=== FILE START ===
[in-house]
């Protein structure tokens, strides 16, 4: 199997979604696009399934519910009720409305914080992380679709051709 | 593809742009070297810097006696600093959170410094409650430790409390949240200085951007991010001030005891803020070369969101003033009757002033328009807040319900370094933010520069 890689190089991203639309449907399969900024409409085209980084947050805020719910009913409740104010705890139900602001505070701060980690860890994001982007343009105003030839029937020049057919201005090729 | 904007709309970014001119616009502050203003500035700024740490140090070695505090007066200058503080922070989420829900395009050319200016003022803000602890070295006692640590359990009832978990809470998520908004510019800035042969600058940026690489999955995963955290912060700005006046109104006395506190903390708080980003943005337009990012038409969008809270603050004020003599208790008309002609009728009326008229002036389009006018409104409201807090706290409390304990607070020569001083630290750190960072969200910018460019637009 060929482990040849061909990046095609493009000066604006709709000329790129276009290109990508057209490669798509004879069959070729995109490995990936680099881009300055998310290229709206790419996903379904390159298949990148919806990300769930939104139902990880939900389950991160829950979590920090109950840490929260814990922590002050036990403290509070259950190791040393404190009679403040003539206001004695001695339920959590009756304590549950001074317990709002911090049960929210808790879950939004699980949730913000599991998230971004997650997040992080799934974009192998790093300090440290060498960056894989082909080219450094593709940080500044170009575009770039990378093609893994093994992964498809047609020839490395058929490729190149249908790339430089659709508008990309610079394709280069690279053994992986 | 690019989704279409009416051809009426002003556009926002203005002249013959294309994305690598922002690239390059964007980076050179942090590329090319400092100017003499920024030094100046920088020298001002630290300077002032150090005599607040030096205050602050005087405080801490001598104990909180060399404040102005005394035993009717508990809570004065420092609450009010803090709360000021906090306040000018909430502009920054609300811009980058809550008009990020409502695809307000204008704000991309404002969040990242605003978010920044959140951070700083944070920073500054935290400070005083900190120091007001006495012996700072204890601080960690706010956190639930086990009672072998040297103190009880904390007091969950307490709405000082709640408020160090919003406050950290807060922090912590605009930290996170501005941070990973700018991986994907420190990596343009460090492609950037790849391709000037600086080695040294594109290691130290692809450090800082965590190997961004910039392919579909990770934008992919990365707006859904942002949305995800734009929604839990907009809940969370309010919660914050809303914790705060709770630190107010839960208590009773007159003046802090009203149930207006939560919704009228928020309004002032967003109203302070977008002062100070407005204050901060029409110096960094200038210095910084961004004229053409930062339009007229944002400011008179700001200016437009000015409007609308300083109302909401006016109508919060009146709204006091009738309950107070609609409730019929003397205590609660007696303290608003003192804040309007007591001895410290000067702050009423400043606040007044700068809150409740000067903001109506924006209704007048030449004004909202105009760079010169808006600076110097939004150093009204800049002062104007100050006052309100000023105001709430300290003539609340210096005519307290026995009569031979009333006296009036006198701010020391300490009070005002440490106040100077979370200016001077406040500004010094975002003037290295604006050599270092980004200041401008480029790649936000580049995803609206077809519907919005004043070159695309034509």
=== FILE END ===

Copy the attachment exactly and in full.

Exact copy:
[in-house]
């Protein structure tokens, strides 16, 4: 199997979604696009399934519910009720409305914080992380679709051709 | 593809742009070297810097006696600093959170410094409650430790409390949240200085951007991010001030005891803020070369969101003033009757002033328009807040319900370094933010520069 890689190089991203639309449907399969900024409409085209980084947050805020719910009913409740104010705890139900602001505070701060980690860890994001982007343009105003030839029937020049057919201005090729 | 904007709309970014001119616009502050203003500035700024740490140090070695505090007066200058503080922070989420829900395009050319200016003022803000602890070295006692640590359990009832978990809470998520908004510019800035042969600058940026690489999955995963955290912060700005006046109104006395506190903390708080980003943005337009990012038409969008809270603050004020003599208790008309002609009728009326008229002036389009006018409104409201807090706290409390304990607070020569001083630290750190960072969200910018460019637009 060929482990040849061909990046095609493009000066604006709709000329790129276009290109990508057209490669798509004879069959070729995109490995990936680099881009300055998310290229709206790419996903379904390159298949990148919806990300769930939104139902990880939900389950991160829950979590920090109950840490929260814990922590002050036990403290509070259950190791040393404190009679403040003539206001004695001695339920959590009756304590549950001074317990709002911090049960929210808790879950939004699980949730913000599991998230971004997650997040992080799934974009192998790093300090440290060498960056894989082909080219450094593709940080500044170009575009770039990378093609893994093994992964498809047609020839490395058929490729190149249908790339430089659709508008990309610079394709280069690279053994992986 | 690019989704279409009416051809009426002003556009926002203005002249013959294309994305690598922002690239390059964007980076050179942090590329090319400092100017003499920024030094100046920088020298001002630290300077002032150090005599607040030096205050602050005087405080801490001598104990909180060399404040102005005394035993009717508990809570004065420092609450009010803090709360000021906090306040000018909430502009920054609300811009980058809550008009990020409502695809307000204008704000991309404002969040990242605003978010920044959140951070700083944070920073500054935290400070005083900190120091007001006495012996700072204890601080960690706010956190639930086990009672072998040297103190009880904390007091969950307490709405000082709640408020160090919003406050950290807060922090912590605009930290996170501005941070990973700018991986994907420190990596343009460090492609950037790849391709000037600086080695040294594109290691130290692809450090800082965590190997961004910039392919579909990770934008992919990365707006859904942002949305995800734009929604839990907009809940969370309010919660914050809303914790705060709770630190107010839960208590009773007159003046802090009203149930207006939560919704009228928020309004002032967003109203302070977008002062100070407005204050901060029409110096960094200038210095910084961004004229053409930062339009007229944002400011008179700001200016437009000015409007609308300083109302909401006016109508919060009146709204006091009738309950107070609609409730019929003397205590609660007696303290608003003192804040309007007591001895410290000067702050009423400043606040007044700068809150409740000067903001109506924006209704007048030449004004909202105009760079010169808006600076110097939004150093009204800049002062104007100050006052309100000023105001709430300290003539609340210096005519307290026995009569031979009333006296009036006198701010020391300490009070005002440490106040100077979370200016001077406040500004010094975002003037290295604006050599270092980004200041401008480029790649936000580049995803609206077809519907919005004043070159695309034509």